By Sally Kelly-Engeman
Put your ear down close to your soul and listen hard.
Coloradoans are so accustomed to unpredictable wind currents sweeping over the Rocky Mountains, bringing rain, snow or sunshine, that we often joke to visitors, “If you don’t like the weather, just stick around for ten minutes and watch it change.”
Happy to reside in our beautiful state, I drank in the beauty of the Rocky Mountains silhouetted against a cloudless blue sky as I drove to a nearby shopping mall. During breakfast, my husband Jim mentioned that since it was such a nice day he might clean leaves from our roof gutters and check the chimney bricks while I was gone.
I reached the mall and went inside. After browsing through stores and making some purchases, I was surprised when I heard a masculine voice say, “Sally, go home.”
Startled, I looked around, but saw no man near me. It was still too early for the morning rush so there wasn’t a large throng of shoppers. Puzzled, I left that store and entered another shop. Soon I heard the same voice repeat that same message. Thinking a friend might be hiding and playing a practical joke I searched the area nearby, but there were no men in sight.
Unnerved, I took a deep breath and told myself that healthy people do not hear voices. Do they? Was it possible that the voice I heard was in reality my subconscious mind warning me that some predator lurked in the mall seeking an easy prey to rob?
When I heard, “Sally, go home,” for the third time, I remembered a Jewish friend telling me that “angel” and “messenger” were the same word in the Hebrew language. Whether that voice belonged to an angel or my subconscious didn’t seem as important as the message. I hurried toward the parking lot saying a silent prayer: “Dear God, thank you for surrounding me with your white protective shield of love so my heart, mind, body and soul are attuned to your positive forces.”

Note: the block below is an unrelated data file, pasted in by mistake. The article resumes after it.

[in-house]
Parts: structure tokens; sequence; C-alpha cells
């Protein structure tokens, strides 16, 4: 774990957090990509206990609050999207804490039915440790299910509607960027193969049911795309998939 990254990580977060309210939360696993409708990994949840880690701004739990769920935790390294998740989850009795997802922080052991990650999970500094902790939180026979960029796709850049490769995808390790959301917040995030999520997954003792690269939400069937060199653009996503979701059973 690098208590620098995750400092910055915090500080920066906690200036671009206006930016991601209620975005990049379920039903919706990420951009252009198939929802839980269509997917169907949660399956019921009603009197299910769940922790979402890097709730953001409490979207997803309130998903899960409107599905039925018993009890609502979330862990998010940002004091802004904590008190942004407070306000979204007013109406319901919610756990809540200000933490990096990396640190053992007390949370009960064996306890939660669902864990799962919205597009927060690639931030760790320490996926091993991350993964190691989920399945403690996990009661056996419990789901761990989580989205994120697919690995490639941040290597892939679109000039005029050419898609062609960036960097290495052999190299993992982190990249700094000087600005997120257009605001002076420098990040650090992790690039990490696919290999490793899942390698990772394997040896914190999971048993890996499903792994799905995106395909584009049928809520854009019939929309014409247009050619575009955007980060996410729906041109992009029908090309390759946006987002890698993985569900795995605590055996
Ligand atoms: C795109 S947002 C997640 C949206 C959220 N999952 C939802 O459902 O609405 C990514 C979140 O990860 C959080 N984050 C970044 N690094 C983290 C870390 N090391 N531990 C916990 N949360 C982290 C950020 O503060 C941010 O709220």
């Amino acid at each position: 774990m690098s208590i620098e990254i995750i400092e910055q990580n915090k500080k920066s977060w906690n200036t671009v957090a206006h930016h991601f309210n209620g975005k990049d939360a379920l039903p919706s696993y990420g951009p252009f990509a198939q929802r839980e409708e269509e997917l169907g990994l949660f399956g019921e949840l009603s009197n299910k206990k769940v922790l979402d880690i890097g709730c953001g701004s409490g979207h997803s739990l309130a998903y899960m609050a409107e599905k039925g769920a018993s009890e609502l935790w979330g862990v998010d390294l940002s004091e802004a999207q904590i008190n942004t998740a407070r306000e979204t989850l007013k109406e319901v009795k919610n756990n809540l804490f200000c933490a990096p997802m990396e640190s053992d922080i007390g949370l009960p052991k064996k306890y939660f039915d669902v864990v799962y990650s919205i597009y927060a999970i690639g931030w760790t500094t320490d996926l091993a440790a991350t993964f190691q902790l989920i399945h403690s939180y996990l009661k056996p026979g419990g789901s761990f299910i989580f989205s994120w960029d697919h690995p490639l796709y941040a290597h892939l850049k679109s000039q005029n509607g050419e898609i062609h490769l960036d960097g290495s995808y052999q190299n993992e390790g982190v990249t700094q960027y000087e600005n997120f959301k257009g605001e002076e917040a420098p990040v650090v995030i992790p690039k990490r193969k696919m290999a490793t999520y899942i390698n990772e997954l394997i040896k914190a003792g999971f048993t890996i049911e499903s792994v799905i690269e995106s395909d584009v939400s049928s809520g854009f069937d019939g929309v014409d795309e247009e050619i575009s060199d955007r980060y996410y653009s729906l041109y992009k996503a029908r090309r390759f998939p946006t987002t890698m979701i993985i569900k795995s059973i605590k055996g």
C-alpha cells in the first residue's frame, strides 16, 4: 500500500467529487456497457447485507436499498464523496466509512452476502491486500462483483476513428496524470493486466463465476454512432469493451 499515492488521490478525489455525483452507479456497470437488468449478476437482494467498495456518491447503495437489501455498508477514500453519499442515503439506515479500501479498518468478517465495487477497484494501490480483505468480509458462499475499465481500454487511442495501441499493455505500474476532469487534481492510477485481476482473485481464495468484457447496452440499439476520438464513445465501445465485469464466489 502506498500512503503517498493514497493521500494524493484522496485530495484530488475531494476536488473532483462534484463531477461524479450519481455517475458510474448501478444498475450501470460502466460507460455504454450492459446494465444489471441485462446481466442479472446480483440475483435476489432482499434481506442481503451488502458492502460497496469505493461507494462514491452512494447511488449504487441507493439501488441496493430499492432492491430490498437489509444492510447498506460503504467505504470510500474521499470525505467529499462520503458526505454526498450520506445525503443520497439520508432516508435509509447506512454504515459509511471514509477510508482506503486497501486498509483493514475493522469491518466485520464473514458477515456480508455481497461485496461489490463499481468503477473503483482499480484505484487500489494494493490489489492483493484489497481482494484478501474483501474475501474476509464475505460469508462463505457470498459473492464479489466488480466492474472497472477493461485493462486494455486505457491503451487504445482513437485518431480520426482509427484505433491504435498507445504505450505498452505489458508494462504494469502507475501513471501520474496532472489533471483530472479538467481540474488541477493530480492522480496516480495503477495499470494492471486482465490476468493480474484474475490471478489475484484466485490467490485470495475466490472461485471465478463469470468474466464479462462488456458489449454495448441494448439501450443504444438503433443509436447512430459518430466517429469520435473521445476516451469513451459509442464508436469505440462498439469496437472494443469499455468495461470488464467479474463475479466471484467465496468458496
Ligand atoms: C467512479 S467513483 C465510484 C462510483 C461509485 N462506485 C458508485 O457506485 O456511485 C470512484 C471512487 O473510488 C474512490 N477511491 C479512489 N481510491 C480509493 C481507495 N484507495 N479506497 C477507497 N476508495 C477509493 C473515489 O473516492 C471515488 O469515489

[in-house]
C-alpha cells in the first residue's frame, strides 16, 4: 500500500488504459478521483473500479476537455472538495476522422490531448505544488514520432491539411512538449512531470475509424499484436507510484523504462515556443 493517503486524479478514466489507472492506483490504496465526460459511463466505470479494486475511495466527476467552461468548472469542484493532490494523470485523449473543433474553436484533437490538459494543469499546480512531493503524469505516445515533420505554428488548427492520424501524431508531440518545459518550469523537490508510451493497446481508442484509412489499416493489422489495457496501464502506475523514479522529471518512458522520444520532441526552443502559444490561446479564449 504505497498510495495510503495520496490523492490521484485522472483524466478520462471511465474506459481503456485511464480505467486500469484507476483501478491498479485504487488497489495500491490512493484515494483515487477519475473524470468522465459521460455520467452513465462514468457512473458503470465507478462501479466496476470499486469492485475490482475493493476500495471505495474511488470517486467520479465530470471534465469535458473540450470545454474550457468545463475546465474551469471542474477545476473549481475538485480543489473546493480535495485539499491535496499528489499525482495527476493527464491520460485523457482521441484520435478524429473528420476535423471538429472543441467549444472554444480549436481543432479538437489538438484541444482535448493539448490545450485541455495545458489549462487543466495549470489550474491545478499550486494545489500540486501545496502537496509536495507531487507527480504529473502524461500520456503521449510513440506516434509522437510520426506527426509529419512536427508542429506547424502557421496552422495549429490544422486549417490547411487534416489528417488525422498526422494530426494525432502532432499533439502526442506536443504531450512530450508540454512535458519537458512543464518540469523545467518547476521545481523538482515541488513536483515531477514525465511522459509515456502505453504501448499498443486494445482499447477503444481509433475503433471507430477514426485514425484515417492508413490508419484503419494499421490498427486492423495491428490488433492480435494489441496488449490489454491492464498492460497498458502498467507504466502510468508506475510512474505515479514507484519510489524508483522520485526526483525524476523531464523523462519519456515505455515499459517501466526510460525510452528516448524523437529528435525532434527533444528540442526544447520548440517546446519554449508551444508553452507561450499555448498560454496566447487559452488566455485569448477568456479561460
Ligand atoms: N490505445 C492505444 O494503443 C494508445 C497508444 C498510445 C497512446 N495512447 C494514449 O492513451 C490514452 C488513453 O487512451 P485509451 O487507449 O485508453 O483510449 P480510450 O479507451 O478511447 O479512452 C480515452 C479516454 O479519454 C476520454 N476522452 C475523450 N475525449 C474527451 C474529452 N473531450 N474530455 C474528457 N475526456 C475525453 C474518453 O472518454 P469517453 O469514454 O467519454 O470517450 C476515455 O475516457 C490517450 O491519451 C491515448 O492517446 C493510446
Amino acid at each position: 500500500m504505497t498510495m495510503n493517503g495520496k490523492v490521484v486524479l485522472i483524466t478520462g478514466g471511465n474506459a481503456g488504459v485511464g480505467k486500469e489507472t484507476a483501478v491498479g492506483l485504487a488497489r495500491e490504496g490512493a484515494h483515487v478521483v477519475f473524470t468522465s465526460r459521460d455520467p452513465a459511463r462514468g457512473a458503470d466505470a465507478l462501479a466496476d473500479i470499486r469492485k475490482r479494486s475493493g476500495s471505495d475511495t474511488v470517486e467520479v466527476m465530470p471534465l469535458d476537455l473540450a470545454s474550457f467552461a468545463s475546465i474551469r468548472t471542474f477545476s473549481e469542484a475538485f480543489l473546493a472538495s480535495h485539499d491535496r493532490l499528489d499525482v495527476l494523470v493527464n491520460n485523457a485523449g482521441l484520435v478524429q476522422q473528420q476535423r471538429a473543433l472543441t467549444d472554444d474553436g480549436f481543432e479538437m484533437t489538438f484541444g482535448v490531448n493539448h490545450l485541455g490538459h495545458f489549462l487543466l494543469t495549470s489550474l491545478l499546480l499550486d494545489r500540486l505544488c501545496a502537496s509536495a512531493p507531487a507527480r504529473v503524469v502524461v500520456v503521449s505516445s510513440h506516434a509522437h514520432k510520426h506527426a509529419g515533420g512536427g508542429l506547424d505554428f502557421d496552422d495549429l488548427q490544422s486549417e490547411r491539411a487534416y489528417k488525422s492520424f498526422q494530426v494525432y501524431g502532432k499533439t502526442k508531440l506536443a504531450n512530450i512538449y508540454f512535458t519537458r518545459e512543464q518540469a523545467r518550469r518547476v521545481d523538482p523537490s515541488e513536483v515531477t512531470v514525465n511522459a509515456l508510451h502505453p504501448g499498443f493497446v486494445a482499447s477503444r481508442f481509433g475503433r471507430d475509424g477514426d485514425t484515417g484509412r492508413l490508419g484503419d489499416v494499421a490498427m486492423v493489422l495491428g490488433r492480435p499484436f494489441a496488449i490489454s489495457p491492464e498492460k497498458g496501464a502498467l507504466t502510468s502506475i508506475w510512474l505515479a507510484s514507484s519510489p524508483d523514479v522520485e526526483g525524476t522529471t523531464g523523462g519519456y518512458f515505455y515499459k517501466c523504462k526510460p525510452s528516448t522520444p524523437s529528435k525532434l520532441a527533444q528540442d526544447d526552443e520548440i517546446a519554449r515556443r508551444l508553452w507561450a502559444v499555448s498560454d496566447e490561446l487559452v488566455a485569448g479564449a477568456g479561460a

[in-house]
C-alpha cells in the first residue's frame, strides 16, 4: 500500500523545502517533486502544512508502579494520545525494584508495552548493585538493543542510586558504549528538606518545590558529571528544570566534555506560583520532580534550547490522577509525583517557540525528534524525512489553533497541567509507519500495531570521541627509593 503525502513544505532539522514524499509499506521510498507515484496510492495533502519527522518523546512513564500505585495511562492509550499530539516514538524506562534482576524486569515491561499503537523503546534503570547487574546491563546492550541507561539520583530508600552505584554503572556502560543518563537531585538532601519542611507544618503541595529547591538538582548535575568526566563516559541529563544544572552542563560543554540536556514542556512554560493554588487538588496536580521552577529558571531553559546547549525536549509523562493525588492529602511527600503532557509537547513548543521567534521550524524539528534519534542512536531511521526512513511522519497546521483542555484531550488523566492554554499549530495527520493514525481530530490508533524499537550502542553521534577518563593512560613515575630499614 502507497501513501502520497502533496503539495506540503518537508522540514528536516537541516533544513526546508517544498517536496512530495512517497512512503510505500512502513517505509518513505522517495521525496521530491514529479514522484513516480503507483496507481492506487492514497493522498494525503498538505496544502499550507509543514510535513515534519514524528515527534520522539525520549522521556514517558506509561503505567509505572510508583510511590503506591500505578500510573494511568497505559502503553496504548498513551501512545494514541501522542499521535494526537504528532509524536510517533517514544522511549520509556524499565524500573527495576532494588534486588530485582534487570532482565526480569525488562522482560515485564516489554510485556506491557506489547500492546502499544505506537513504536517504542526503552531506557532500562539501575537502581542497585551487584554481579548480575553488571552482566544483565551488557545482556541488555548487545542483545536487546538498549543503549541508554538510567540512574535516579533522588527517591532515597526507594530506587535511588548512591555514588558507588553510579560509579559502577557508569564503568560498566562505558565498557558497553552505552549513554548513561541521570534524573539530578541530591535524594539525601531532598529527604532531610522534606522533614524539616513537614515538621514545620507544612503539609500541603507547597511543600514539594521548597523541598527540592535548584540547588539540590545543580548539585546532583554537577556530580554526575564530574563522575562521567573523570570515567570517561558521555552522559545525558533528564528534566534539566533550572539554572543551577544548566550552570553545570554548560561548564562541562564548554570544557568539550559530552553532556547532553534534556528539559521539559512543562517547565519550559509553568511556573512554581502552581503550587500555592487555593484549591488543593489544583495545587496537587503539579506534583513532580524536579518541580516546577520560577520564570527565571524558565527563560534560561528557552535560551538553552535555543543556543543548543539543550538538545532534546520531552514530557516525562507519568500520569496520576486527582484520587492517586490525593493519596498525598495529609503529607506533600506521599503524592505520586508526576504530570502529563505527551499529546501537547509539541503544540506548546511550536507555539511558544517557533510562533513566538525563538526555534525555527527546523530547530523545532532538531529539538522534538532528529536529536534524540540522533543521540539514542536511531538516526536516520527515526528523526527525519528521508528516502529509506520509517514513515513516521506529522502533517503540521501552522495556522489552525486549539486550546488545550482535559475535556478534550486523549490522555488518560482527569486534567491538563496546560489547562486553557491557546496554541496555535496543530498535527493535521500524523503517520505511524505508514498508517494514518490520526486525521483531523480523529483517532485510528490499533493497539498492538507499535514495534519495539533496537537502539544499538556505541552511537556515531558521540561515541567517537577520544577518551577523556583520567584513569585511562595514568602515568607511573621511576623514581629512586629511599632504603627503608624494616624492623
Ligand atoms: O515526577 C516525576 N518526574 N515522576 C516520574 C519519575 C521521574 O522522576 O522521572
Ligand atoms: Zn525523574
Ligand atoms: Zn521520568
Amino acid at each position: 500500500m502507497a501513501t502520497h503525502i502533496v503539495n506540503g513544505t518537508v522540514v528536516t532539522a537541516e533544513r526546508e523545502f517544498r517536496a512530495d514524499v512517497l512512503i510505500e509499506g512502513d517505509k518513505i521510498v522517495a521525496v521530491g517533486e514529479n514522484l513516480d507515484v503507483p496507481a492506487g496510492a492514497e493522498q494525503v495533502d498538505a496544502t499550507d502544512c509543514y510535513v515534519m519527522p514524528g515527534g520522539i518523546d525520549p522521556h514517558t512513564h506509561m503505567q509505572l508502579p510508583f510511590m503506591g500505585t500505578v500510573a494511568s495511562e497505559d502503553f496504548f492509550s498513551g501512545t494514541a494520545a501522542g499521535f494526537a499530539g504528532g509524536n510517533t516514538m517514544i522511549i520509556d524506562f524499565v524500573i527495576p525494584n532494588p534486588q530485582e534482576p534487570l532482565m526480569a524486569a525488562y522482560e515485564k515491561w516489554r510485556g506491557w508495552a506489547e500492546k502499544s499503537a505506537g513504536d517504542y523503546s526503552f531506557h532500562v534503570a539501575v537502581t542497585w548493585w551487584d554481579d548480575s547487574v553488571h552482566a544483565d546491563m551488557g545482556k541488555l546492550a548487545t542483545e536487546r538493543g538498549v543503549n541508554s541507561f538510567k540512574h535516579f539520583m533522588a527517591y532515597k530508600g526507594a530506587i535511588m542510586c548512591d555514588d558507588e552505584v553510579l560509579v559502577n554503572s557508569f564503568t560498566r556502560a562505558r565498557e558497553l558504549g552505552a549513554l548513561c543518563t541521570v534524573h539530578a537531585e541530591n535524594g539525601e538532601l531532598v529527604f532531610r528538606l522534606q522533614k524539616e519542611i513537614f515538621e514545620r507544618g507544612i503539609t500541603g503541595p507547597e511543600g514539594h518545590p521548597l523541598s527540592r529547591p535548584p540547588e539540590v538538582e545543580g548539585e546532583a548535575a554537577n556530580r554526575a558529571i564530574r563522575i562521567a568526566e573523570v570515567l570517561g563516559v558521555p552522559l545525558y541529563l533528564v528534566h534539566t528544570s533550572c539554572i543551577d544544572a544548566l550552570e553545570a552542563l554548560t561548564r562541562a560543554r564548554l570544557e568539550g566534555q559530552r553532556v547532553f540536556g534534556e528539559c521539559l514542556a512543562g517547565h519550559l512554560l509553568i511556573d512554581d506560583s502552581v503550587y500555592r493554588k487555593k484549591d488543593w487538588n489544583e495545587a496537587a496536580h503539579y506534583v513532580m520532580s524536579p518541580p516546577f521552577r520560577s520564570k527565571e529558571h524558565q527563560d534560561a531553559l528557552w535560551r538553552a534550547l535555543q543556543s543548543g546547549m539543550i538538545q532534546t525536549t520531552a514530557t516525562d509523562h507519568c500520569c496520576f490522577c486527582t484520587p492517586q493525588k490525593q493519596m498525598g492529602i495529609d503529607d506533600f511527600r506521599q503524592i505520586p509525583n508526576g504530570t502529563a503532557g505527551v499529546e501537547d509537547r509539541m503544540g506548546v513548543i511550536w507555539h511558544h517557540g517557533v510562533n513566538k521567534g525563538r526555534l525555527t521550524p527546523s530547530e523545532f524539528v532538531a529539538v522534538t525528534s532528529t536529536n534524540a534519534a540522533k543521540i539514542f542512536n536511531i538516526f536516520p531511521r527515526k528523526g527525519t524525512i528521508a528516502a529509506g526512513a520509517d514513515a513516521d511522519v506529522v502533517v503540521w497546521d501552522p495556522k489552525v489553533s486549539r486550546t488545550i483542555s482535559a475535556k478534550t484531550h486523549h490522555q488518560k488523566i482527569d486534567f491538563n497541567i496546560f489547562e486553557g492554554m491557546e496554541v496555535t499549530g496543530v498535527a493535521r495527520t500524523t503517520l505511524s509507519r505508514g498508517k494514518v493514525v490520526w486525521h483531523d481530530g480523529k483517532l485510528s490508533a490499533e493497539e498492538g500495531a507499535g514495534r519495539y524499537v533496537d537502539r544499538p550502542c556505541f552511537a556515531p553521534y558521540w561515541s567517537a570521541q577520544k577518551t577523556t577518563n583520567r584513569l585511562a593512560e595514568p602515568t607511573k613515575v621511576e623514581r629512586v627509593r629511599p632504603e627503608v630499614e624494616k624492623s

I looked around as I hurried to my car to make sure no one was stalking me, unlocked the door, shoved my packages on the passenger seat, and scooted inside. After locking the door, I drove away, constantly checking my rear view mirror to make sure I wasn’t being followed.
As I drove toward home, leaden clouds and gusty winds replaced the cerulean blue sky I had admired only an hour earlier. Since I was accustomed to these short wind bursts, I adjusted my speed and arrived back in my neighborhood safely.
All the way home, I wondered about that message. But as soon as I turned the corner to my street and saw Jim clinging to the chimney and his ladder lying on the ground, I realized why the voice urged me to return home.
“Thank God, you’re back,” Jim called.
I parked the car, picked up the ladder, leaned it against the house and steadied it while he climbed down.
Smiling, I looked toward heaven and thanked the voice.